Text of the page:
The P4 isn't anywhere near the end of it's lifecycle. It's currently at 3.4ghz, and is expected to scale up to 10ghz; we're stuck with the P4 for a LONG time further.
Many (Most) people, however, think that the Prescott SHOULD have been called the P5. Why?
1) New instruction set, SSE3. Traditionally, a new version of SSE means a new version (SSE meant P2 -> P3, SSE2 meant P3 -> P4).
2) Completely different core. The P4 has a 20 stage pipeline, the Prescott has a 31 stage pipeline. It also has different cache sizes, a new ALU mutliplication unit, a new branch predictor, etc
Why didn't Intel change the name? The prevailing theory is that it's a business decision; call the Prescott the P5 and everybody will say "Why buy a P4 when the P5 is coming out in weeks?", and Intel would lose a lot of money.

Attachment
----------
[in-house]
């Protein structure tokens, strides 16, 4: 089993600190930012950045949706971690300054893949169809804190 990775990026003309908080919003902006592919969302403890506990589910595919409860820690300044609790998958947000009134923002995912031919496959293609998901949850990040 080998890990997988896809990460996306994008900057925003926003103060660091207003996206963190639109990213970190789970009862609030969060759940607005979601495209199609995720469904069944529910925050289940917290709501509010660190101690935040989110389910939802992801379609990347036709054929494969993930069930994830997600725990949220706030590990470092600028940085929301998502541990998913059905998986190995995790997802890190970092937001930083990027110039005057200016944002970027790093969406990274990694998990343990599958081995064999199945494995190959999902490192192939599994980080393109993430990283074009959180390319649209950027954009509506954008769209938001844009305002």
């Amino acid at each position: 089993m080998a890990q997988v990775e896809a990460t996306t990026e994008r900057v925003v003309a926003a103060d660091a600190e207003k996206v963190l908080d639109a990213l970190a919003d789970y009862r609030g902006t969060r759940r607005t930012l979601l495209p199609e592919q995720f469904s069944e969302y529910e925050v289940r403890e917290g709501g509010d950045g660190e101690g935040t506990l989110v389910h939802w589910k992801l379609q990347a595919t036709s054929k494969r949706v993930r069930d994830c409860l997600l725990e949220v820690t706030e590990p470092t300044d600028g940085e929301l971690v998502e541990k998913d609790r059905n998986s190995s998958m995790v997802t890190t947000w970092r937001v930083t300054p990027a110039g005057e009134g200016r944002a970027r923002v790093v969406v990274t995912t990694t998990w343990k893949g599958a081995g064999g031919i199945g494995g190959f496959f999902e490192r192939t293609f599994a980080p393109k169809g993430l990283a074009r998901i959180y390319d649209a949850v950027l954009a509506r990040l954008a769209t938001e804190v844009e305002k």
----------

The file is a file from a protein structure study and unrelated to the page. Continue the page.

There's no question that the Prescott doesn't deserve a new name, but it's not going to get it.
And yes, while the Prescott at 3.4 is slower than the P4, keep in mind the Prescott will scale up to 5ghz. Probably about 4ghz (According to Maximum PC) is when the Prescott will start kicking ass.
Personally, though, I'll take an Athlon64 any day of the week. Cheaper, faster, better, 64-bit. Not to mention I've had AMD since the K6-2. I had a K6-2, then a Duron (Athlon), then an AthlonXP. And thanks to Alienware's choice of Intel, it looks like I'm going to have to go Intel once more
Though, come to think of it, my choice of AMD has always been because as a poor student, AMD got me more speed for my meager investments.